KUALA LUMPUR, April 3 — A Sarawak Christian woman’s appeal against the High Court decision to disallow cross-examination of former Home Minister Tan Sri Syed Hamid Albar has been postponed to next month.
The Court of Appeal, sitting at the Kuala Lumpur court complex here, set the next hearing for May 9 to allow government lawyers time to respond to the request for discovery of documents by Jill Ireland Lawrence Bill’s lawyers.
Jill, an ethnic Melanau, is challenging the Home Ministry’s decision to confiscate eight of her CDs which contain the word “Allah”.
Deputy public prosecutor Arik Sanusi Yeop Johari said the arguments of Jill’s written submission had been confined to the issue of cross-examination, and “did not particularise issues of discovery”.
Annou Xavier (picture), acting for Jill, pointed out that the appeal was against High Court’s judge Rohana Yusof’s “entire... decision”, including her alleged failure to consider Order 53 Rule 6 of the Rules of the High Court 1980, which dealt specifically with document discovery.
Jill’s lawyers had requested documents the government relied on in concluding that use of the word “Allah” by non-Muslims could cause confusion and was a threat to national security.
The three-man panel of judges also said the postponement today would allow Jill’s lawyers to clarify who had the discretion to disclose the documents in question as their submission had been made against a former minister.
“The suit is against the... then-minister. Today, we have a different minister the then-minister will not have access to documents of the current minister,” Justice Datuk Abdul Wahab Patail said.
The other two judges on the panel were Datuk Ramly Ali and Datuk Clement Allan Skinner.
Annou told reporters later that he would submit to the Court of Appeal that all the documents pertaining to this case could be obtained through the Chief Secretary to the Government.
“All documents can be accessed through one person... and that would be the Chief Secretary, whether it’s a former minister, current minister or ministers that held office many years ago,” he said.
The High Court dismissed on July 12 last year Jill’s application to cross-examine Syed Hamid Albar for issuing orders to confiscate her religious CDs three years ago.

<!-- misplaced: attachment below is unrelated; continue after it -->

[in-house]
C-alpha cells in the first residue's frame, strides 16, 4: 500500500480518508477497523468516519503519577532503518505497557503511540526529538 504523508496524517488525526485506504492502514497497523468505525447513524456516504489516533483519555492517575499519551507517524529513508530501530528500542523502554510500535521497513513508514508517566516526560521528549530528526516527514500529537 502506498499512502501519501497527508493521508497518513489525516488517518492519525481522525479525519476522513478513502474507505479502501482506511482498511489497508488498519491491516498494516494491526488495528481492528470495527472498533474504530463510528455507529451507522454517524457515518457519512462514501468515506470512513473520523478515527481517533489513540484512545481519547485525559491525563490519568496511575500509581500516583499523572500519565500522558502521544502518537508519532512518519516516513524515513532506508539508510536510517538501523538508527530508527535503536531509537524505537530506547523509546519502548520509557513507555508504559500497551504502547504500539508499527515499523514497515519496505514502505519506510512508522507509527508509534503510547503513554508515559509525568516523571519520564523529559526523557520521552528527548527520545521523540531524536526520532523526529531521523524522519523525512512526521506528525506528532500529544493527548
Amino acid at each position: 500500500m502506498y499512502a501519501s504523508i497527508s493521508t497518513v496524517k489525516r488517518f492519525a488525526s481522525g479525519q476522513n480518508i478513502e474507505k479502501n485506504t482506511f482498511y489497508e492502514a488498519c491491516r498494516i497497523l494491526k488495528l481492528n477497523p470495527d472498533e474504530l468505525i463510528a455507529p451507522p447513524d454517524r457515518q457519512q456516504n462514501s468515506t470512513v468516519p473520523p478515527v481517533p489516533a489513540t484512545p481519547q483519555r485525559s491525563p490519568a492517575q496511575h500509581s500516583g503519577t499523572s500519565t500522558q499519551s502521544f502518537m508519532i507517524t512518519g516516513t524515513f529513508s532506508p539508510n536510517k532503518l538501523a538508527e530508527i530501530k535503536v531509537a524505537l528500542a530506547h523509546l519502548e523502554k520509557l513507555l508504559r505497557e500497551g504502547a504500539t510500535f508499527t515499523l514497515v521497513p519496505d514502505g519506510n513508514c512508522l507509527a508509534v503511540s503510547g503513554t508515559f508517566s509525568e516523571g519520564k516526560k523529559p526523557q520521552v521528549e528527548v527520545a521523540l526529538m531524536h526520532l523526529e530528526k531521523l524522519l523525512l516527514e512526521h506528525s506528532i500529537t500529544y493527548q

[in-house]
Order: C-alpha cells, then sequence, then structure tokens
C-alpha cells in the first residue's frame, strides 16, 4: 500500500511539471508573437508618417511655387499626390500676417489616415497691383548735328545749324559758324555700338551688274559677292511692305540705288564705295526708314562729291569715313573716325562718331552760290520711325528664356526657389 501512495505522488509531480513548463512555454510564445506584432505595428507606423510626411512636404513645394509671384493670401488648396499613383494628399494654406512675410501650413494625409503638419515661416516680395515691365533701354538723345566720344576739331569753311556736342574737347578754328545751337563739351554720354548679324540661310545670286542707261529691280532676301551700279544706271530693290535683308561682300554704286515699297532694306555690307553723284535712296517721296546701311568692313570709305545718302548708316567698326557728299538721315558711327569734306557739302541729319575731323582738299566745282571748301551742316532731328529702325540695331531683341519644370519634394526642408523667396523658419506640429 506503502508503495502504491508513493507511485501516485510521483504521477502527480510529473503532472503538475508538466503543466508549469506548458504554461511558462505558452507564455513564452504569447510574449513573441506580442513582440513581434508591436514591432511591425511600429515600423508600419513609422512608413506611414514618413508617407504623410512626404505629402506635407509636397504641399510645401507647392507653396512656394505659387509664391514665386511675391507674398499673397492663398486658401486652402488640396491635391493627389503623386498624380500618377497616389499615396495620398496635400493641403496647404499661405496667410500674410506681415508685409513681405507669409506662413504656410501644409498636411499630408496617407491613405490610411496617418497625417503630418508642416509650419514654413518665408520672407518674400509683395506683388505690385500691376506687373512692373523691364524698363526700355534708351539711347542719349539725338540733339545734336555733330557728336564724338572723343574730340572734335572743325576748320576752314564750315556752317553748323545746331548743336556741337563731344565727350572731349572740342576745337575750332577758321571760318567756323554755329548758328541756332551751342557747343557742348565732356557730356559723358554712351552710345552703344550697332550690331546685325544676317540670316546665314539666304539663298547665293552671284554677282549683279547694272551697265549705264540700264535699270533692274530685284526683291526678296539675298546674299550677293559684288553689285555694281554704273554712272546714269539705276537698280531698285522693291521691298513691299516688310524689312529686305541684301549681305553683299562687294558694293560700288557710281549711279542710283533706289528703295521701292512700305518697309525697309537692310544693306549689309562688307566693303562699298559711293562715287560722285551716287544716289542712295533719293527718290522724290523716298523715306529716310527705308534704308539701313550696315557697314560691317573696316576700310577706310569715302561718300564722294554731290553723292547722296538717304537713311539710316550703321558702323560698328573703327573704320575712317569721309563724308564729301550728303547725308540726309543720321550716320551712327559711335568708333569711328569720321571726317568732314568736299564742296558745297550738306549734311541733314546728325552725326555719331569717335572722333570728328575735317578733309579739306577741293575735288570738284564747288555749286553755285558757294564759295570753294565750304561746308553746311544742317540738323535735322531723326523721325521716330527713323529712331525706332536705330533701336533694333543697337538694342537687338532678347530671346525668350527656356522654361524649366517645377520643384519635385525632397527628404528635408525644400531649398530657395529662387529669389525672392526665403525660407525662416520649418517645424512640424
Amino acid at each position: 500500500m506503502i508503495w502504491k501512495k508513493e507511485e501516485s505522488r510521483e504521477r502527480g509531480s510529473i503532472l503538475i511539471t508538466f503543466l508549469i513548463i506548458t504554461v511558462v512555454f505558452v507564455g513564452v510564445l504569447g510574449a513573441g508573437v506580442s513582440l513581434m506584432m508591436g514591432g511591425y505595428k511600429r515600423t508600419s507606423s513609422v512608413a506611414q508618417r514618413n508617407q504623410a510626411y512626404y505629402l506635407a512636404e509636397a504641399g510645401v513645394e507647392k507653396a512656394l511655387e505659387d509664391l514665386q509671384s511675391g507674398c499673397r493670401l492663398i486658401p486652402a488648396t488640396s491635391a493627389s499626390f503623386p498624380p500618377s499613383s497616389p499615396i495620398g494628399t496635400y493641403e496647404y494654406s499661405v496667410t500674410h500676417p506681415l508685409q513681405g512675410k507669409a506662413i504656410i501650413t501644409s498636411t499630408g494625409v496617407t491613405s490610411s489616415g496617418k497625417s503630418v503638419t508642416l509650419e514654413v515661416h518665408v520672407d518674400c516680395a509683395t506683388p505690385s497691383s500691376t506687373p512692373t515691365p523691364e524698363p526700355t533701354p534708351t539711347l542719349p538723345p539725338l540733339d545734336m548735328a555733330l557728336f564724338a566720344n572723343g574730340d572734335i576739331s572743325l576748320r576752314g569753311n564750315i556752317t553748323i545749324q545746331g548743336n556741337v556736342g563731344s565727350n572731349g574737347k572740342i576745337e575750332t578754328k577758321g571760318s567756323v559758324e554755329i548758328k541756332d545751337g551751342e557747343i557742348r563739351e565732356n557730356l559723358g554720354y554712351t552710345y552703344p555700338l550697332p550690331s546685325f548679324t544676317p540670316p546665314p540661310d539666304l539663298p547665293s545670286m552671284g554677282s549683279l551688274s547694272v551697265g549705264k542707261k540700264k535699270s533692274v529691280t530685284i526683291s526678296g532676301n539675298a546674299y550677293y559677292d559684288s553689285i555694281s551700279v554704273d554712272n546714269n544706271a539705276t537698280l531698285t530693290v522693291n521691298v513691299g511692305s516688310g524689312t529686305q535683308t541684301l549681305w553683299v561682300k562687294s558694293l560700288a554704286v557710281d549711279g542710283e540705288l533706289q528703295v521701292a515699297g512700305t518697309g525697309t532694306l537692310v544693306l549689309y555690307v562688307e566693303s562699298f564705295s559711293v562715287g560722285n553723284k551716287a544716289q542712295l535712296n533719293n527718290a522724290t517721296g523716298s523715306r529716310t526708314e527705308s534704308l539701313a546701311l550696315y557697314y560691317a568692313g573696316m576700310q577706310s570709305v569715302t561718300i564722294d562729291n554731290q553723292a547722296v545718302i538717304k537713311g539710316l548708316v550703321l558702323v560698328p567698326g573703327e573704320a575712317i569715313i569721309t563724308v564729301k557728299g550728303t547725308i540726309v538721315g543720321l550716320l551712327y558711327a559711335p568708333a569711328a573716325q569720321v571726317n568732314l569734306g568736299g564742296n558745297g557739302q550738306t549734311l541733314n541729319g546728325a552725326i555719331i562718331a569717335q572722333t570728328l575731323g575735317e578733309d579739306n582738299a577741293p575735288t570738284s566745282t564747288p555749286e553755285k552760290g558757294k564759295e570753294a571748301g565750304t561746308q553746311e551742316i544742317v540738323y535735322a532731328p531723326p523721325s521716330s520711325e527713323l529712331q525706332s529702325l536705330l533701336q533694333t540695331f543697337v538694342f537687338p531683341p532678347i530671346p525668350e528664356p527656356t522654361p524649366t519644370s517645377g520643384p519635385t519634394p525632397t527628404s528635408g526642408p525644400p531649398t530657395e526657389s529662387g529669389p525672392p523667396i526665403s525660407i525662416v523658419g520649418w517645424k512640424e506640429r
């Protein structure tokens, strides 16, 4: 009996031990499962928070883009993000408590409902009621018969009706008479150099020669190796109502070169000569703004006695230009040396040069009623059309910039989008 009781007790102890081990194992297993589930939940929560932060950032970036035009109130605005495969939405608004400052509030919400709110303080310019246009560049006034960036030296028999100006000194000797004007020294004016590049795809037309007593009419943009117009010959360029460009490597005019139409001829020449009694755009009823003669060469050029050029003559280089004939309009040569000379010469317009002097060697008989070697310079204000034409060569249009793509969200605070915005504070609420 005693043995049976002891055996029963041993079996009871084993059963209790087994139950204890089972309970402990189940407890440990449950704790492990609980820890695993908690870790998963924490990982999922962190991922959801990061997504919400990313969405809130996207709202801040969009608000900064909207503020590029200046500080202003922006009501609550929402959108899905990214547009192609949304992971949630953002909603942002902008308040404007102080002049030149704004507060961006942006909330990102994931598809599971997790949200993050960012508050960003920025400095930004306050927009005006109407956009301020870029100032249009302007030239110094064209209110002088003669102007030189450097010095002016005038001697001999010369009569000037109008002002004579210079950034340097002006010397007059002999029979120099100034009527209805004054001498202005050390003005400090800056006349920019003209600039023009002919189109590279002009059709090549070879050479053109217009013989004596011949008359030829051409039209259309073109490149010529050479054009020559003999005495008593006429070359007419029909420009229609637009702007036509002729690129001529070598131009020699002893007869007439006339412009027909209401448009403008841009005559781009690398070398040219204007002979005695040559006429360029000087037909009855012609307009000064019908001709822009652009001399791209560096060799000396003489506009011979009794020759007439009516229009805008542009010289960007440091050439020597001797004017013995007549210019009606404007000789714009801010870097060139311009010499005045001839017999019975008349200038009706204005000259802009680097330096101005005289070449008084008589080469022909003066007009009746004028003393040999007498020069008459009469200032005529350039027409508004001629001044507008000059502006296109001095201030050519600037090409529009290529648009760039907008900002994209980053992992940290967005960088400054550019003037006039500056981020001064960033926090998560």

Rohana ruled that opportunities to cross-examine witnesses were only granted in “rare cases” and that this case did not fall into that category.
She said that Syed Hamid’s affidavit was sufficient for use in the trial as the CDs were confiscated in order to safeguard national security.
Jill filed her application for judicial review on August 20, 2008 and was given leave to challenge the Home Ministry’s seizure of her religious CDs on May 4, 2009.
She is seeking a certiorari order to quash the ministry’s decision and a mandamus order directing the minister to return the CDs.
She is also seeking a declaration that she has legitimate expectation to exercise her right to use the word “Allah” and to continue to own as well as import such materials.
The disputed materials were confiscated from Jill’s possession after disembarking at the low-cost carrier terminal (LCCT) in Sepang on May 11, 2008 upon returning from a trip to Indonesia.
The CD titles include “Cara Hidup Dalam Kerajaan Allah”, “Cara Menggunakan Kunci Kerajaan Allah”, “Ibadah Yang Benar Dalam Kerajaan Allah” and “Hidup Benar Dalam Kerajaan Allah”.
Jill, a Sidang Injil Borneo (SIB) member, contends that she uses the word “Allah” in all her prayers, worship and religious education, and that the CDs were for personal consumption.
Besides Annou, Lim Heng Seng is also acting for Jill, while the government was also represented by Awang Armadajaya Awang Mahmud.